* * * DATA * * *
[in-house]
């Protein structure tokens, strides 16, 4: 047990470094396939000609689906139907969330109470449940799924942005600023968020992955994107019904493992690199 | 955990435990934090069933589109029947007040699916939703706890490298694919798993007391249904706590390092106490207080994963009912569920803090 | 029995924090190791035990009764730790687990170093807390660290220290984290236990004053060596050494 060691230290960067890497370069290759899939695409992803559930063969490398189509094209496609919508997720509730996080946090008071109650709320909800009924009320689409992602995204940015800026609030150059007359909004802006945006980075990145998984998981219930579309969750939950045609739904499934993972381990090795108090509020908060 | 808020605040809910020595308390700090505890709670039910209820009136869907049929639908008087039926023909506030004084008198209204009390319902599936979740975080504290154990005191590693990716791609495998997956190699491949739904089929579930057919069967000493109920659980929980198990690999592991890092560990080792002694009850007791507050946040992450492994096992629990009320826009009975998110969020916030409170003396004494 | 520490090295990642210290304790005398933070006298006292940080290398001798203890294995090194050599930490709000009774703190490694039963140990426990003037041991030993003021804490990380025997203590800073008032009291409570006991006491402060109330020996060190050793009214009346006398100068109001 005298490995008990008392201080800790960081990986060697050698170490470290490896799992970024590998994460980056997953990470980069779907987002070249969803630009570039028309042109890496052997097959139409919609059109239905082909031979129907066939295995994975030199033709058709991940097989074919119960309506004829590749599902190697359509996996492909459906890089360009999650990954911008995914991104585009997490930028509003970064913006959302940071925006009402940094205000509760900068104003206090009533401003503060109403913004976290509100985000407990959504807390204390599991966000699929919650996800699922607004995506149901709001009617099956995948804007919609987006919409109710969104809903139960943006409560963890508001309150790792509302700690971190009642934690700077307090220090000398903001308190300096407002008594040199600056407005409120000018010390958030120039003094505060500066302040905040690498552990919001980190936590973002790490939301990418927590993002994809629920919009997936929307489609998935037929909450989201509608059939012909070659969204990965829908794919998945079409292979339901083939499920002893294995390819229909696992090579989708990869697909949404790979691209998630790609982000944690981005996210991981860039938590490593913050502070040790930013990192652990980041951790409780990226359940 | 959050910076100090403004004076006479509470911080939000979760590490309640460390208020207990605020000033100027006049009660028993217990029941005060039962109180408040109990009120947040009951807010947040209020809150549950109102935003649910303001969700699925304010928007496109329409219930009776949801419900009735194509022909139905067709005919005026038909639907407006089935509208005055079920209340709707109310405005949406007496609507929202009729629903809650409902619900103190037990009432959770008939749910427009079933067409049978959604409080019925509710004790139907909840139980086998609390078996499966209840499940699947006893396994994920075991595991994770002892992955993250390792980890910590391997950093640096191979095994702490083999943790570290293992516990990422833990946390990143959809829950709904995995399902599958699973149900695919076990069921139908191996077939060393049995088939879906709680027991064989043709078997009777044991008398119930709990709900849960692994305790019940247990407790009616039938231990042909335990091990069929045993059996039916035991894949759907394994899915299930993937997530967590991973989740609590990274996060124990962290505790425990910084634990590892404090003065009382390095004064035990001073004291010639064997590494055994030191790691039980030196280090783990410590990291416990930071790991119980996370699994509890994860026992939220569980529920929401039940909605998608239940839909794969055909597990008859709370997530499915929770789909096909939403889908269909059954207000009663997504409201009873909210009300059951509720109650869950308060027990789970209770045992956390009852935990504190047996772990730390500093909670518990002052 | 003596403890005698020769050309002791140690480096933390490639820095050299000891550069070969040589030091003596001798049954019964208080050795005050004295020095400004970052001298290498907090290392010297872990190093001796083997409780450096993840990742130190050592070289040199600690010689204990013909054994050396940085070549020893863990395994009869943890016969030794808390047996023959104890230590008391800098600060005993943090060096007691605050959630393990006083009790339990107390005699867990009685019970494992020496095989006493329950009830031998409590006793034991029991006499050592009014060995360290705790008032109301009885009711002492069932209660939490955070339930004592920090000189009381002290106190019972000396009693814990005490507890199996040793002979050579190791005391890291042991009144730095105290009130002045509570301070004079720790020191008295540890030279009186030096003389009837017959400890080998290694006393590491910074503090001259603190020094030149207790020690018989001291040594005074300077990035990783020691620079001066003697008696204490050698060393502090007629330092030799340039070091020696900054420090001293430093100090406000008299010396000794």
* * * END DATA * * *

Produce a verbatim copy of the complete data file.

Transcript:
[in-house]
């Protein structure tokens, strides 16, 4: 047990470094396939000609689906139907969330109470449940799924942005600023968020992955994107019904493992690199 | 955990435990934090069933589109029947007040699916939703706890490298694919798993007391249904706590390092106490207080994963009912569920803090 | 029995924090190791035990009764730790687990170093807390660290220290984290236990004053060596050494 060691230290960067890497370069290759899939695409992803559930063969490398189509094209496609919508997720509730996080946090008071109650709320909800009924009320689409992602995204940015800026609030150059007359909004802006945006980075990145998984998981219930579309969750939950045609739904499934993972381990090795108090509020908060 | 808020605040809910020595308390700090505890709670039910209820009136869907049929639908008087039926023909506030004084008198209204009390319902599936979740975080504290154990005191590693990716791609495998997956190699491949739904089929579930057919069967000493109920659980929980198990690999592991890092560990080792002694009850007791507050946040992450492994096992629990009320826009009975998110969020916030409170003396004494 | 520490090295990642210290304790005398933070006298006292940080290398001798203890294995090194050599930490709000009774703190490694039963140990426990003037041991030993003021804490990380025997203590800073008032009291409570006991006491402060109330020996060190050793009214009346006398100068109001 005298490995008990008392201080800790960081990986060697050698170490470290490896799992970024590998994460980056997953990470980069779907987002070249969803630009570039028309042109890496052997097959139409919609059109239905082909031979129907066939295995994975030199033709058709991940097989074919119960309506004829590749599902190697359509996996492909459906890089360009999650990954911008995914991104585009997490930028509003970064913006959302940071925006009402940094205000509760900068104003206090009533401003503060109403913004976290509100985000407990959504807390204390599991966000699929919650996800699922607004995506149901709001009617099956995948804007919609987006919409109710969104809903139960943006409560963890508001309150790792509302700690971190009642934690700077307090220090000398903001308190300096407002008594040199600056407005409120000018010390958030120039003094505060500066302040905040690498552990919001980190936590973002790490939301990418927590993002994809629920919009997936929307489609998935037929909450989201509608059939012909070659969204990965829908794919998945079409292979339901083939499920002893294995390819229909696992090579989708990869697909949404790979691209998630790609982000944690981005996210991981860039938590490593913050502070040790930013990192652990980041951790409780990226359940 | 959050910076100090403004004076006479509470911080939000979760590490309640460390208020207990605020000033100027006049009660028993217990029941005060039962109180408040109990009120947040009951807010947040209020809150549950109102935003649910303001969700699925304010928007496109329409219930009776949801419900009735194509022909139905067709005919005026038909639907407006089935509208005055079920209340709707109310405005949406007496609507929202009729629903809650409902619900103190037990009432959770008939749910427009079933067409049978959604409080019925509710004790139907909840139980086998609390078996499966209840499940699947006893396994994920075991595991994770002892992955993250390792980890910590391997950093640096191979095994702490083999943790570290293992516990990422833990946390990143959809829950709904995995399902599958699973149900695919076990069921139908191996077939060393049995088939879906709680027991064989043709078997009777044991008398119930709990709900849960692994305790019940247990407790009616039938231990042909335990091990069929045993059996039916035991894949759907394994899915299930993937997530967590991973989740609590990274996060124990962290505790425990910084634990590892404090003065009382390095004064035990001073004291010639064997590494055994030191790691039980030196280090783990410590990291416990930071790991119980996370699994509890994860026992939220569980529920929401039940909605998608239940839909794969055909597990008859709370997530499915929770789909096909939403889908269909059954207000009663997504409201009873909210009300059951509720109650869950308060027990789970209770045992956390009852935990504190047996772990730390500093909670518990002052 | 003596403890005698020769050309002791140690480096933390490639820095050299000891550069070969040589030091003596001798049954019964208080050795005050004295020095400004970052001298290498907090290392010297872990190093001796083997409780450096993840990742130190050592070289040199600690010689204990013909054994050396940085070549020893863990395994009869943890016969030794808390047996023959104890230590008391800098600060005993943090060096007691605050959630393990006083009790339990107390005699867990009685019970494992020496095989006493329950009830031998409590006793034991029991006499050592009014060995360290705790008032109301009885009711002492069932209660939490955070339930004592920090000189009381002290106190019972000396009693814990005490507890199996040793002979050579190791005391890291042991009144730095105290009130002045509570301070004079720790020191008295540890030279009186030096003389009837017959400890080998290694006393590491910074503090001259603190020094030149207790020690018989001291040594005074300077990035990783020691620079001066003697008696204490050698060393502090007629330092030799340039070091020696900054420090001293430093100090406000008299010396000794």